Packrafts. Spend any time in adventure sports and you are probably familiar with these back country toys. For those who are just having their eyes opened to the possibilities of packrafts, take a crash course in their history here.
Geocentric Outdoors have put the cat among the pigeons with the announcement that a packrafting leg is now going to be part of the AR World Championships in the Shoalhaven region later this year. The use of packrafts in expedition racing has seen a steady increase in the past few years, featuring at AR World Series races such as Untamed New England, Mayan Mountain Adventure Challenge, Expedition Alaska and the 2015 World Champs in Brazil. And rumour has it that this new discipline will be taken on by multiple other world series races for the first time in 2017 including the world champs in Wyoming.
So the first question is, should we be happy about the inclusion of packrafting in expedition racing? After all an Alpacka packraft, the gold standard in packrafting, is not cheap. If you are flying internationally to compete at a race, they definitely represent an additional bulky weight hit at the check in counter. And isn’t it the race organiser’s responsibility to provide boats in a modern day expedition race (the last expedition race I’m aware of where teams had to provide their own boats was the World Champs in Scotland in 2007)? The beauty of the packraft is it allows accessibility to waterways, particularly whitewater rivers, that are otherwise not accessible by any other means sans helicopter. They open up a world of new and exciting padding options, so if the terrain dictates it – that is, a whitewater paddle that can only be accessed with a back country hike in – then I think they make an exciting addition to adventure racing. And from my understanding from discussions with the event organisers, this is exactly what we have in store for us at this year’s XPD.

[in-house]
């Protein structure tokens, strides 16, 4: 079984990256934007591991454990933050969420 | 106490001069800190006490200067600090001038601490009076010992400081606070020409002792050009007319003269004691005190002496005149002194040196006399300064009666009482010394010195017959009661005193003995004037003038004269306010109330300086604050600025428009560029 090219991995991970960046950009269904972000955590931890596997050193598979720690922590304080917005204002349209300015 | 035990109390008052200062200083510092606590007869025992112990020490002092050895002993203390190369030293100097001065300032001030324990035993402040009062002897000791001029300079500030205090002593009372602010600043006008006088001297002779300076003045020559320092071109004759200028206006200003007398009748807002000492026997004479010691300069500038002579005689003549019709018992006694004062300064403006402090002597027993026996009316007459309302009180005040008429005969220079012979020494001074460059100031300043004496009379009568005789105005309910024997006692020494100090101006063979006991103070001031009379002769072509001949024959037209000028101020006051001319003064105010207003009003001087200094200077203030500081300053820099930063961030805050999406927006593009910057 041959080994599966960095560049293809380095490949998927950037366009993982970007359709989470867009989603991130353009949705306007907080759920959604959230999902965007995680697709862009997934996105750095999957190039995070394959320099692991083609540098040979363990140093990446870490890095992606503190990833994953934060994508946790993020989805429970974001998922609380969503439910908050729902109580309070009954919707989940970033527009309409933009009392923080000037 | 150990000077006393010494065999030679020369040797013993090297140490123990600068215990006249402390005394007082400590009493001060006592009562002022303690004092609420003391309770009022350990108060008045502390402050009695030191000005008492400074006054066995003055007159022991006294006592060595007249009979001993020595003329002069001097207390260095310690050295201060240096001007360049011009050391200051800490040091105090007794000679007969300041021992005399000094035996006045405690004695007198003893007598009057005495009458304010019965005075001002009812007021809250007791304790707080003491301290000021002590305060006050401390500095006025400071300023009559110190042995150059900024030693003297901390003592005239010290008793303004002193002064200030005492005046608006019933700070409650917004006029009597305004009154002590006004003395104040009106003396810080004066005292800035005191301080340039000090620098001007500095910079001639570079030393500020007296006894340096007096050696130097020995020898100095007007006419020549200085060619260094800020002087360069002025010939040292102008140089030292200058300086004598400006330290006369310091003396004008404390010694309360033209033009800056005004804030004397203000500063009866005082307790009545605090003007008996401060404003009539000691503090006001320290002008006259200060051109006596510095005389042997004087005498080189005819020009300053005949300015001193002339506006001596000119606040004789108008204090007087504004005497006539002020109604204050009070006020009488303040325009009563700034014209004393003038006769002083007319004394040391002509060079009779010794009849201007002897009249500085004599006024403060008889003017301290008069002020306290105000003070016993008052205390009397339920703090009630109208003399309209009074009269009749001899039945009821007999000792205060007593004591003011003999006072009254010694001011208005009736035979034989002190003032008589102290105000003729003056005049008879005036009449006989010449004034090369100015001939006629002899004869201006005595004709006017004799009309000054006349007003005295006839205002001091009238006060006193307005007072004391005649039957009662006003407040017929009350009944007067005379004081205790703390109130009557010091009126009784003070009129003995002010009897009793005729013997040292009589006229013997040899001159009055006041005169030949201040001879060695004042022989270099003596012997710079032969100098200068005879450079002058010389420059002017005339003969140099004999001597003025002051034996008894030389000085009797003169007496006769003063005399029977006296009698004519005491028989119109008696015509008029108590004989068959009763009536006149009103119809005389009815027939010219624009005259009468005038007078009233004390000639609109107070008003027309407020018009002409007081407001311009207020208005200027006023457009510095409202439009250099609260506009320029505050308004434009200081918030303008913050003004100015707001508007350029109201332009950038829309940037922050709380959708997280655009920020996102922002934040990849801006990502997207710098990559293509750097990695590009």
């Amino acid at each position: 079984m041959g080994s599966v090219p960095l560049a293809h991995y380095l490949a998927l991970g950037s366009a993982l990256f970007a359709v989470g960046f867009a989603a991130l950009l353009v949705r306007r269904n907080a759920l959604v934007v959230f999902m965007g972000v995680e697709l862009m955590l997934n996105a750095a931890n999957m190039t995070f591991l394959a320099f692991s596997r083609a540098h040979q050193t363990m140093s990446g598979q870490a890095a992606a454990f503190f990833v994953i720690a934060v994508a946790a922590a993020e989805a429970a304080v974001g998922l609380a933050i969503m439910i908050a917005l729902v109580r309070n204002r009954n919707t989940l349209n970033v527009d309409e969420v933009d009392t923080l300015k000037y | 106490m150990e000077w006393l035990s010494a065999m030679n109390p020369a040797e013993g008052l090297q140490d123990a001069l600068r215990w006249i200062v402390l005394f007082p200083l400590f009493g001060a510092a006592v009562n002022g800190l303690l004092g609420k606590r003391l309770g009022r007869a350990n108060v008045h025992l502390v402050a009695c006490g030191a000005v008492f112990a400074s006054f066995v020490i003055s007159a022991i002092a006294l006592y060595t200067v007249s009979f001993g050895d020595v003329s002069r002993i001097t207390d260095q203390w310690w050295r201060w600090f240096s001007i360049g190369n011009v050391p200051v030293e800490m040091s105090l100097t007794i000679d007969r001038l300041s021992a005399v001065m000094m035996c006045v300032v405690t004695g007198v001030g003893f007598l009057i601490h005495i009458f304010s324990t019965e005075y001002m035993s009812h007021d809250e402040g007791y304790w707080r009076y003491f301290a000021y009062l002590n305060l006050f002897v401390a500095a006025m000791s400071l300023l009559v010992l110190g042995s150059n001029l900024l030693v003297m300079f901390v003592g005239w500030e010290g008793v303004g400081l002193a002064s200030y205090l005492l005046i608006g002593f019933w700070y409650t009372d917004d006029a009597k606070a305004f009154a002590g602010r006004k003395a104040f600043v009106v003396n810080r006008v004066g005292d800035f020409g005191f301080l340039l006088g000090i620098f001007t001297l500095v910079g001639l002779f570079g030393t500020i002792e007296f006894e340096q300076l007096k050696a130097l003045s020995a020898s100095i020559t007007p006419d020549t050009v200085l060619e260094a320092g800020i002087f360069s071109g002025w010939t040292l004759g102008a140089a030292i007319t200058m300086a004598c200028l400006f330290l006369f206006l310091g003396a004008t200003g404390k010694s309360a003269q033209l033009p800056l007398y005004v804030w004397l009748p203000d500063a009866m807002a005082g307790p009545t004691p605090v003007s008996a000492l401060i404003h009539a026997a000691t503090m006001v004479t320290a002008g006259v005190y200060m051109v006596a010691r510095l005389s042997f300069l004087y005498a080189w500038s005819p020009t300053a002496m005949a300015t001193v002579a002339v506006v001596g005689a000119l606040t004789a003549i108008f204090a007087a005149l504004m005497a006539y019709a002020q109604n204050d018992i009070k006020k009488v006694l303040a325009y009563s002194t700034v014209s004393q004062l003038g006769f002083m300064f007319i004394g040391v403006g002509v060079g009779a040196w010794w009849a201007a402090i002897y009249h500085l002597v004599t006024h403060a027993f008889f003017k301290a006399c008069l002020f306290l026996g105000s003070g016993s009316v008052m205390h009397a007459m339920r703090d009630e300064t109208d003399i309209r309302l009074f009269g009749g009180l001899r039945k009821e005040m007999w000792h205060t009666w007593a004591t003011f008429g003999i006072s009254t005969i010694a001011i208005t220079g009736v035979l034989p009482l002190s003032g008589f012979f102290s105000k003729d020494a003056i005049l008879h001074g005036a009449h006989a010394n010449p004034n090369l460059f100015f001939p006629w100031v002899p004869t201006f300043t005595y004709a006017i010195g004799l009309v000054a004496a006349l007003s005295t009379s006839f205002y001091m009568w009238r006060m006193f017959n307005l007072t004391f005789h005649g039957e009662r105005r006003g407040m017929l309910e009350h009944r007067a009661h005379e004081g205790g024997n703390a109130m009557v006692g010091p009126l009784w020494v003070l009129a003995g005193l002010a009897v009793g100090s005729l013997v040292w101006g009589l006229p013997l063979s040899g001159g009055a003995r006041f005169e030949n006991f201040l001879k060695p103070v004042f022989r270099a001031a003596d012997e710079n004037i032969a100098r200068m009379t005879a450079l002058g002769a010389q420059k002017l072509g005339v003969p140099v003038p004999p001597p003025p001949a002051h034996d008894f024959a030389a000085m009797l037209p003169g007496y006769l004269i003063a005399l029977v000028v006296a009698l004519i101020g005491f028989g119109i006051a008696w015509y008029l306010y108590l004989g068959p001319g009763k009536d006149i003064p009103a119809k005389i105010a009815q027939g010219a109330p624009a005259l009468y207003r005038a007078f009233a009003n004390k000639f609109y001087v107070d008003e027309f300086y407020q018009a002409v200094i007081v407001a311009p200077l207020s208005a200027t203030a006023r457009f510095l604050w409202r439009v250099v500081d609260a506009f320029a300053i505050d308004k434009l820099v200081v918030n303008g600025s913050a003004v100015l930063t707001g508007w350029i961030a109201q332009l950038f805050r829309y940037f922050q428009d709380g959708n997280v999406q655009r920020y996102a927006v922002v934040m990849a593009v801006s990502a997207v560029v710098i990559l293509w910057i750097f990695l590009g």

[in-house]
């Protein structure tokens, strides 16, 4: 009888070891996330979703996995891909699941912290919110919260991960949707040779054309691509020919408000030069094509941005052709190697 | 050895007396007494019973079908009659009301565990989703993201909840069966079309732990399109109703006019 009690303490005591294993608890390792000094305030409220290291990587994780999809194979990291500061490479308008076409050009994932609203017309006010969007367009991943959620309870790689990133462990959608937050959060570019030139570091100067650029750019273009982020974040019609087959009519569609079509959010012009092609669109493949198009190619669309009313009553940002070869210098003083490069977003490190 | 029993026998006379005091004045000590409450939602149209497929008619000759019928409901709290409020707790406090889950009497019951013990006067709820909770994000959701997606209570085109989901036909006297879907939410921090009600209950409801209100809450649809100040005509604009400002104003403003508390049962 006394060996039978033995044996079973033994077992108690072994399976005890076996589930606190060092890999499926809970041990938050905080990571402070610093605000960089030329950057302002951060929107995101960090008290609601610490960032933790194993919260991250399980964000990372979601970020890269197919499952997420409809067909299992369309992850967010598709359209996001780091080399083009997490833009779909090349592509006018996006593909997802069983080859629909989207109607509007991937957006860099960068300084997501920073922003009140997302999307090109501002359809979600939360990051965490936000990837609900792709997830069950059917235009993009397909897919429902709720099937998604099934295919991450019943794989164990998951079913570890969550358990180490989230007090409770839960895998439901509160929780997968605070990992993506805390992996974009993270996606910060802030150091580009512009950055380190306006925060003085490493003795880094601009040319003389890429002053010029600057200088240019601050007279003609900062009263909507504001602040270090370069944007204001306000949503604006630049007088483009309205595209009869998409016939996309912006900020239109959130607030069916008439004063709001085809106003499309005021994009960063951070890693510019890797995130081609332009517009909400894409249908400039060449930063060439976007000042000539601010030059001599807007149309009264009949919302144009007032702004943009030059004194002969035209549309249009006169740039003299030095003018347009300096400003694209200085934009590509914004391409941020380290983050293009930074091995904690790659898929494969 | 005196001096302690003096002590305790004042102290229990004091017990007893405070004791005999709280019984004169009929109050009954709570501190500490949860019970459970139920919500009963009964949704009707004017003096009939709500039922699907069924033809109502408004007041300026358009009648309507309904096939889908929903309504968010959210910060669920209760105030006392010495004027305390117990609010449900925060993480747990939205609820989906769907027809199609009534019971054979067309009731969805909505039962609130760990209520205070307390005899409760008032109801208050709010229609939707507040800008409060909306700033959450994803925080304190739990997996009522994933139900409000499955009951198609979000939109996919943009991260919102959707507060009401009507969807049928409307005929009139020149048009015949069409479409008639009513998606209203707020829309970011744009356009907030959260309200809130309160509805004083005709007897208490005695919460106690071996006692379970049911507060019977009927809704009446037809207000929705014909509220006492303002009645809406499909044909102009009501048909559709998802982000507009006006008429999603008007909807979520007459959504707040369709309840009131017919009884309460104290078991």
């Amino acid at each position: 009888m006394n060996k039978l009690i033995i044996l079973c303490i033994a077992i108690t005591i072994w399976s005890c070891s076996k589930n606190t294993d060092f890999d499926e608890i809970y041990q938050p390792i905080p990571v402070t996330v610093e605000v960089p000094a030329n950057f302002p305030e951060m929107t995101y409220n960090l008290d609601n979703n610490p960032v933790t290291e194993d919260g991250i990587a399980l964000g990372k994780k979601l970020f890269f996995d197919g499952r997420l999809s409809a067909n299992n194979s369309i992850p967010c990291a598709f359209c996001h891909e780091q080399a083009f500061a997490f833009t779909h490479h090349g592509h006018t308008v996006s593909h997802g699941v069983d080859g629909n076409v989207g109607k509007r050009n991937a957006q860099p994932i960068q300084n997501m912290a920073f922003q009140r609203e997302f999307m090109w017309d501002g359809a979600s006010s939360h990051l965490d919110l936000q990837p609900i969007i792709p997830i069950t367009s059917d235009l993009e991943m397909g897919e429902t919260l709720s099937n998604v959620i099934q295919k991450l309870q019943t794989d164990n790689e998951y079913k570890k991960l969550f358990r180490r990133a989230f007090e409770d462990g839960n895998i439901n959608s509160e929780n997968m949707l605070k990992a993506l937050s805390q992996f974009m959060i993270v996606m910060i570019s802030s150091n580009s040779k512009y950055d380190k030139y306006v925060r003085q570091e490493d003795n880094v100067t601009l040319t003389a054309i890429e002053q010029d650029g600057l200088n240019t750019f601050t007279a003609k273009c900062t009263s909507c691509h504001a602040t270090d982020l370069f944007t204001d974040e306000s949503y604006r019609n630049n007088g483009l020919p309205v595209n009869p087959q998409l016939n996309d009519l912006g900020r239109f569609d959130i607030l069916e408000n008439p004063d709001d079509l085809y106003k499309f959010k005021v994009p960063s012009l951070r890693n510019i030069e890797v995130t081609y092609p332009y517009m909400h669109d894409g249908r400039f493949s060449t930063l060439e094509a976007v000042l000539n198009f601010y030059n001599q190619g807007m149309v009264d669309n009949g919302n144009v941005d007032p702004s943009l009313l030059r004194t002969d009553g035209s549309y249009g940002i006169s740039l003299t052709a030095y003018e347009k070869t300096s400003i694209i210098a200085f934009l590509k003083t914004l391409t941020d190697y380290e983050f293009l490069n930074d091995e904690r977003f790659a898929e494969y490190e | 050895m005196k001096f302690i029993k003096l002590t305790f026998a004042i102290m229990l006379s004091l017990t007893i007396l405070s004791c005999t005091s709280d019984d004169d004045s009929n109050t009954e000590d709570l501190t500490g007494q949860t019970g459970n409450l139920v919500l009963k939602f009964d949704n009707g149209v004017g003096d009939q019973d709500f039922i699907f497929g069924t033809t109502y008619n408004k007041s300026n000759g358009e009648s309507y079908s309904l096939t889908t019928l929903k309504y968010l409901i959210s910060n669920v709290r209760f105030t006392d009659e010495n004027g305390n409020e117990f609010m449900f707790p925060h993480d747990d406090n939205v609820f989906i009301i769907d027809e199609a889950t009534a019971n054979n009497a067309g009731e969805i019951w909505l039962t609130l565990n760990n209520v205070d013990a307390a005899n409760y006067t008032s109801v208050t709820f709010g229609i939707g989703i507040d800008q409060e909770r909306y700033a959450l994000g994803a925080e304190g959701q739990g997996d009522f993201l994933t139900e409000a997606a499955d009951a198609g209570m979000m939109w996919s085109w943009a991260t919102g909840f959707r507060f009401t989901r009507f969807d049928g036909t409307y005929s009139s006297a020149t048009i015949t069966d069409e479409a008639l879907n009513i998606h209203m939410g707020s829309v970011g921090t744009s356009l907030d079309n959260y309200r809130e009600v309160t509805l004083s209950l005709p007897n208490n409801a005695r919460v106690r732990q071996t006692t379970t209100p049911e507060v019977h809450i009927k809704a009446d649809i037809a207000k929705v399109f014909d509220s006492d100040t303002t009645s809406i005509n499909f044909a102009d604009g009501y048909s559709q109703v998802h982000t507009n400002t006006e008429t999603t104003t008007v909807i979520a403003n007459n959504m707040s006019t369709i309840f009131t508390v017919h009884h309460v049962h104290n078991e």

So let’s have a look at a couple of considerations and options for packrafts, particular as they relate to the 2016 World Champs in Australia.
Beg, Borrow (or Steal)
From the description of the packrafting stage at the XPD ARWC race this year, the discipline is a single stage of 45km. This is includes a minimum of around 4 hours paddling (but anywhere up to 12-16 hours) in what could be a 150 hour race. My suggestion for intermediate to novice teams not looking to make a major investment is to keep it simple and not over spend in time, effort or money. Ask around your adventure-mates circle – you would be amazed how many people in Australia already own a packraft (I can think of 6 friends off the top of my head who own one in QLD). Just be understanding if they are a little reluctant to loan because, while they are a pretty bomber piece of kit, the last thing you want to do is return a patched up, punctured raft.